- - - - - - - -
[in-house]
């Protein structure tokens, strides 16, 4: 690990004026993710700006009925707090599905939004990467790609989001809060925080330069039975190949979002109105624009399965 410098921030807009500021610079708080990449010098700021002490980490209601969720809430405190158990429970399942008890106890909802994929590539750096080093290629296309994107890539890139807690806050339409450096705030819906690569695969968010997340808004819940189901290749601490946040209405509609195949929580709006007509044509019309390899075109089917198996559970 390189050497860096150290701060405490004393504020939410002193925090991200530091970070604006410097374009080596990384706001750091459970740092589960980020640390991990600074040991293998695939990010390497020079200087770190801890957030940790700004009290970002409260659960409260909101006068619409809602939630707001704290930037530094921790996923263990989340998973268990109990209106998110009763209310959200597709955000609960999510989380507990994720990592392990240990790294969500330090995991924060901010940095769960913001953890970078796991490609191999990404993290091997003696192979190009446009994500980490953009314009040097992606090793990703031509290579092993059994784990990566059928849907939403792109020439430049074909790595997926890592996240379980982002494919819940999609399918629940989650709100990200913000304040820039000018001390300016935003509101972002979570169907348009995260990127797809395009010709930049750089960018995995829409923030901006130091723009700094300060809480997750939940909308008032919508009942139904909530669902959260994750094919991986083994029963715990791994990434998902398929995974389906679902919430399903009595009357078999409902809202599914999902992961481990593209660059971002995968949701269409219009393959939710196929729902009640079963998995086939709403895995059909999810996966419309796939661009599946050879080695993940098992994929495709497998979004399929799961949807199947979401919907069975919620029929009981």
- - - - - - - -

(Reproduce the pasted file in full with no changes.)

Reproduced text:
[in-house]
């Protein structure tokens, strides 16, 4: 690990004026993710700006009925707090599905939004990467790609989001809060925080330069039975190949979002109105624009399965 410098921030807009500021610079708080990449010098700021002490980490209601969720809430405190158990429970399942008890106890909802994929590539750096080093290629296309994107890539890139807690806050339409450096705030819906690569695969968010997340808004819940189901290749601490946040209405509609195949929580709006007509044509019309390899075109089917198996559970 390189050497860096150290701060405490004393504020939410002193925090991200530091970070604006410097374009080596990384706001750091459970740092589960980020640390991990600074040991293998695939990010390497020079200087770190801890957030940790700004009290970002409260659960409260909101006068619409809602939630707001704290930037530094921790996923263990989340998973268990109990209106998110009763209310959200597709955000609960999510989380507990994720990592392990240990790294969500330090995991924060901010940095769960913001953890970078796991490609191999990404993290091997003696192979190009446009994500980490953009314009040097992606090793990703031509290579092993059994784990990566059928849907939403792109020439430049074909790595997926890592996240379980982002494919819940999609399918629940989650709100990200913000304040820039000018001390300016935003509101972002979570169907348009995260990127797809395009010709930049750089960018995995829409923030901006130091723009700094300060809480997750939940909308008032919508009942139904909530669902959260994750094919991986083994029963715990791994990434998902398929995974389906679902919430399903009595009357078999409902809202599914999902992961481990593209660059971002995968949701269409219009393959939710196929729902009640079963998995086939709403895995059909999810996966419309796939661009599946050879080695993940098992994929495709497998979004399929799961949807199947979401919907069975919620029929009981």